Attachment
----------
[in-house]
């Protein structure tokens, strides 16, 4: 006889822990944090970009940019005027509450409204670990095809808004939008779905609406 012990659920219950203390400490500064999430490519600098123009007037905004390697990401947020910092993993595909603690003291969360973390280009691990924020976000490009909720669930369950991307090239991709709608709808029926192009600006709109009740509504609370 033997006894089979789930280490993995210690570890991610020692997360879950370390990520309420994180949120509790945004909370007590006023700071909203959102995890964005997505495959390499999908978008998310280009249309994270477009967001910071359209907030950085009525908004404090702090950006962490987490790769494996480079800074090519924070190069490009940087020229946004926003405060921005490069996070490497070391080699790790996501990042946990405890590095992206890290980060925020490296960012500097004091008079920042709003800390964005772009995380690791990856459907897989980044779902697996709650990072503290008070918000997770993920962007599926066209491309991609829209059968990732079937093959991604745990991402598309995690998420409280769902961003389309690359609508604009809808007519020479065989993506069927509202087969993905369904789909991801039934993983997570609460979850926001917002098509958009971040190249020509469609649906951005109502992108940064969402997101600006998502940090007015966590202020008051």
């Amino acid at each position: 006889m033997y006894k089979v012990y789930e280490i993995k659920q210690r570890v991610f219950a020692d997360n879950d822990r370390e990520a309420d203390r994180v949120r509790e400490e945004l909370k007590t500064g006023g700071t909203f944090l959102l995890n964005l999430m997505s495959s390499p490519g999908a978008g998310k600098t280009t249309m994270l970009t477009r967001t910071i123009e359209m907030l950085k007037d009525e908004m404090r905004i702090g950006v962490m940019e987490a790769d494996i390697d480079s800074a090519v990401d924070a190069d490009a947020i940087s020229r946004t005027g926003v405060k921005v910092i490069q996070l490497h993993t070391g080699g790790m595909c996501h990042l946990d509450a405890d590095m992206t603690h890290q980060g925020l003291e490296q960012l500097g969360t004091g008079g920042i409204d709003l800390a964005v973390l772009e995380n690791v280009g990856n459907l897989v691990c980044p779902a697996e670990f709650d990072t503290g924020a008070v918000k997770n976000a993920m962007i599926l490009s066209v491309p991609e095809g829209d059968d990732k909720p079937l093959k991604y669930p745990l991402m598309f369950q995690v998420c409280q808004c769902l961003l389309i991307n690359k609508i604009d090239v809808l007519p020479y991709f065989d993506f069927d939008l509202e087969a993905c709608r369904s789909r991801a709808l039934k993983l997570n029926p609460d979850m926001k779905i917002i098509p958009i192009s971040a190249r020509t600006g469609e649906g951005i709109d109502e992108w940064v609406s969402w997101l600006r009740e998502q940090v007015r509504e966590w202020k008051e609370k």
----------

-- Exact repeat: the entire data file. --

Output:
[in-house]
């Protein structure tokens, strides 16, 4: 006889822990944090970009940019005027509450409204670990095809808004939008779905609406 012990659920219950203390400490500064999430490519600098123009007037905004390697990401947020910092993993595909603690003291969360973390280009691990924020976000490009909720669930369950991307090239991709709608709808029926192009600006709109009740509504609370 033997006894089979789930280490993995210690570890991610020692997360879950370390990520309420994180949120509790945004909370007590006023700071909203959102995890964005997505495959390499999908978008998310280009249309994270477009967001910071359209907030950085009525908004404090702090950006962490987490790769494996480079800074090519924070190069490009940087020229946004926003405060921005490069996070490497070391080699790790996501990042946990405890590095992206890290980060925020490296960012500097004091008079920042709003800390964005772009995380690791990856459907897989980044779902697996709650990072503290008070918000997770993920962007599926066209491309991609829209059968990732079937093959991604745990991402598309995690998420409280769902961003389309690359609508604009809808007519020479065989993506069927509202087969993905369904789909991801039934993983997570609460979850926001917002098509958009971040190249020509469609649906951005109502992108940064969402997101600006998502940090007015966590202020008051």
């Amino acid at each position: 006889m033997y006894k089979v012990y789930e280490i993995k659920q210690r570890v991610f219950a020692d997360n879950d822990r370390e990520a309420d203390r994180v949120r509790e400490e945004l909370k007590t500064g006023g700071t909203f944090l959102l995890n964005l999430m997505s495959s390499p490519g999908a978008g998310k600098t280009t249309m994270l970009t477009r967001t910071i123009e359209m907030l950085k007037d009525e908004m404090r905004i702090g950006v962490m940019e987490a790769d494996i390697d480079s800074a090519v990401d924070a190069d490009a947020i940087s020229r946004t005027g926003v405060k921005v910092i490069q996070l490497h993993t070391g080699g790790m595909c996501h990042l946990d509450a405890d590095m992206t603690h890290q980060g925020l003291e490296q960012l500097g969360t004091g008079g920042i409204d709003l800390a964005v973390l772009e995380n690791v280009g990856n459907l897989v691990c980044p779902a697996e670990f709650d990072t503290g924020a008070v918000k997770n976000a993920m962007i599926l490009s066209v491309p991609e095809g829209d059968d990732k909720p079937l093959k991604y669930p745990l991402m598309f369950q995690v998420c409280q808004c769902l961003l389309i991307n690359k609508i604009d090239v809808l007519p020479y991709f065989d993506f069927d939008l509202e087969a993905c709608r369904s789909r991801a709808l039934k993983l997570n029926p609460d979850m926001k779905i917002i098509p958009i192009s971040a190249r020509t600006g469609e649906g951005i709109d109502e992108w940064v609406s969402w997101l600006r009740e998502q940090v007015r509504e966590w202020k008051e609370k």